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Women in history


Boudicca lived a very long time ago. She fought against the Romans when they invaded her land. Not much is known about Boudicca but what we do know is thanks to two people: Tactius and Dio however, their stories are very different! 

Find out more about Boudicca below:



Women in Roman Britain 

It's not always easy to find out about women in history but there is evidence to find out about how Roman women lived in Britain thanks to statues, artefacts and even letter that they left behind.

Click on the link below to find out more about women in Roman Britain and how it would have been better to be a richer woman than a poorer one despite neither being seen as equal to men:


Queen Elizabeth I

Queen Elizabeth I was the Queen of England, Ireland and Wales from 1558 - 1603 (almost 500 years ago). When she became queen, people were worried as it was not usual for a woman to rule the country because women were seen as weak and not as clever as men but Elizabeth proved them all wrong! 

Click on the link below to find out more about Elizabeth:


Elizabeth Fry 

Elizabeth Fry lived over 200 years ago and was a religious women and was determined to make prisons a better place. 


Click on the links below to find out more about Elizabeth Fry:


Mary Anning

Mary Anning is one of the greatest fossil hunters that ever lived. She many discoveries about about fossils and much of what we know today is thanks to her.


Click on the link below to discover more about Mary Anning:


Harriet Tubman

Born into slavery, Harriet grew up working in cotton fields. When she was a child, she saw another slave escape and when she was older she escaped herself to Pennsylvania where there was no slavery. 

Harriet realised she also had to help others to be free. Herself and a network of helpers known as 'The Underground Railroad' helped slaves on their way to freedom. 

Click on the links below to find out more about Harriet Tubman:

Florence Nightingale 

Florence Nightingale always wanted to be nurse but, during that time, women were told their job was to be a mother and wife. She knew she wanted to do something with her life and she worked really hard, refusing to give in and give up her dreams. However, her father refused to let her train as a nurse, so she used her love of reading to read as many books as she could of nursing. Eventually, she got the opportunity to teach other nurses. She taught the other nurses about cleanliness and hygiene. She travelled with them to the Crimean War, she was shocked at the conditions of the hospital and set to work making sure her key principles of cleanliness and hygiene were upheld. Soldiers who were getting worse before she arrived, were getting better. When the war was over, she returned to England to find that she was famous. She opened the first nursing school in London. What Florence Nightingale did changed nursing forever.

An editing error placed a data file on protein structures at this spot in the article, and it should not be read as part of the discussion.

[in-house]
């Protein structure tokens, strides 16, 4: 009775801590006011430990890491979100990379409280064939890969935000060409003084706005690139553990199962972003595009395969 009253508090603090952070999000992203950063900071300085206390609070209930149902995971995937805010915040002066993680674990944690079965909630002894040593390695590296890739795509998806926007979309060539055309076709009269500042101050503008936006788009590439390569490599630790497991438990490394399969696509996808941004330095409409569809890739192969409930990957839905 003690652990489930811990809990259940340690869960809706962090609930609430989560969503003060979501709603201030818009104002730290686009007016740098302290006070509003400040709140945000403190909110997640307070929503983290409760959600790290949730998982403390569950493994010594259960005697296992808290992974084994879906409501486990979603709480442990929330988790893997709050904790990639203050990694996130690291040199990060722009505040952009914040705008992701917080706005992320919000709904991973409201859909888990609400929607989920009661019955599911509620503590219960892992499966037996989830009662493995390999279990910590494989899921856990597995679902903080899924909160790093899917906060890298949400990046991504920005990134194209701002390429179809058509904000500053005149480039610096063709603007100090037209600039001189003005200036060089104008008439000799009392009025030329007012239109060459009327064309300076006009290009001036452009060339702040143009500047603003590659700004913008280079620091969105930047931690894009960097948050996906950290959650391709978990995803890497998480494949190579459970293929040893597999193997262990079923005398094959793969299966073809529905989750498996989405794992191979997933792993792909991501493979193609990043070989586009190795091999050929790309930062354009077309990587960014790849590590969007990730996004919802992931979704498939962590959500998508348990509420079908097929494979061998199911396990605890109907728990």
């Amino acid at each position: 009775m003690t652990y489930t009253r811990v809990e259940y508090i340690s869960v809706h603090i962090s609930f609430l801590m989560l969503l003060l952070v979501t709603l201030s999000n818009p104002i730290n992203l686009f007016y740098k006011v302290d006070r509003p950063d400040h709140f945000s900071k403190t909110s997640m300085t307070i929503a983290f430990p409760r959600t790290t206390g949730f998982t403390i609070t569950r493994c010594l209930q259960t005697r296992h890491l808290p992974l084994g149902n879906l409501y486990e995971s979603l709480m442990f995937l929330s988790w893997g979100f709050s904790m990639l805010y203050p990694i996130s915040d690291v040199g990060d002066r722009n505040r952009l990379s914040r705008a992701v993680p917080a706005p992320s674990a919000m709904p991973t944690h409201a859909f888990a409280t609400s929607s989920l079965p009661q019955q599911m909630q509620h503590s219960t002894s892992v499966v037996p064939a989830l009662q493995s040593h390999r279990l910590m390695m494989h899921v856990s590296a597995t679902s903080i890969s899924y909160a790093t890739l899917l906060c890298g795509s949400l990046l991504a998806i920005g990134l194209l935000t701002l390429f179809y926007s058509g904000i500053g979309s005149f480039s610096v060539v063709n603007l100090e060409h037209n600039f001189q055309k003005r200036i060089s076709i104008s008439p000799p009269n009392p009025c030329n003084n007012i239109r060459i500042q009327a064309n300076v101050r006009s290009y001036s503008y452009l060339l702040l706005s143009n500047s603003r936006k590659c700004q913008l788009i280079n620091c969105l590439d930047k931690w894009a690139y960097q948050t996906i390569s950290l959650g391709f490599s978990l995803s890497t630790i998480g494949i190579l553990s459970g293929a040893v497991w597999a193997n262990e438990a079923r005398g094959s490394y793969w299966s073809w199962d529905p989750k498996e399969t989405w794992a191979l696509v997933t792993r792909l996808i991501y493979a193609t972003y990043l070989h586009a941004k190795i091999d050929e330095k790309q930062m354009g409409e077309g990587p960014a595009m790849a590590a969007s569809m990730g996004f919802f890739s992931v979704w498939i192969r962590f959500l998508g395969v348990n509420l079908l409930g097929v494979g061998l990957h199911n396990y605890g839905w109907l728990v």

Click on the links below to learn more about Florence Nightingale:


Mary Seacole

 Mary Seacole spent her early life in Jamaica. When the Crimean war began, Mary read about Florence Nightingale and knew that she had to go and help her! She bought a ticket and set sail on an American ship. However, she was treated very badly due to the colour of her skin! When she finally got to the War Department the discrimination she received did not stop and she was turned away so she decided to travel to the Crimea and build her own hospital. Her hospital was closer to the battlefield that Florence Nightingale's hospital. She risked her own safety to save the lives of soldiers. 

To learn more about Mary Seacole click on the links below:


Emmeline Pankhurst

Emmeline Pankhurst was born in Manchester in 1858 (162 years ago). During that time, women were not allowed to vote and did not have the same rights that men had. She fought hard for equal rights for women and started the Women's Social and Political Union. Members of this union called themselves the suffragettes. Suffragettes believed in taking actions in order for people to listen to them and many were seen as criminals for their actions. 

Click on the link to find out more about Emmeline Pankhurst:

Amelia Earhart

Amelia Earhart was an American pilot and the first women to fly solo across the Atlantic Ocean. When Amelia Earhart was alive, not many women flew planes and it was very dangerous to do so. People thought it was something only men did but Amelia proved them wrong!

Click on the link below to learn more about Amelia's story:


Marie Curie 

Marie Curie was a world famous scientist from Poland who lived over 100 years ago. She discovered radioactivity and during World War One she helped to put x-ray machines in ambulances. This helped doctors see where the bullets were in a soldier's body. Click on the link below to find out more about Marie Curie:


Women in World War One

World War One was an opportunity for women to work in jobs usually done by men.

Learn about some of the work women did during World War One by clicking on the link below:


Rosa Parks

In 1950 America, black people were treated very unfairly. At that time, southern states in America, had something called ‘segregation’. This meant people of different skin colours had different schools, restaurants, even toilets. Segregation also happened on buses. 

In 1955 (65 years ago), Rosa Parks refused to give up her seat on a bus for a white person. Her actions changed American history forever.

Click on the link below to learn more about Rosa Parks: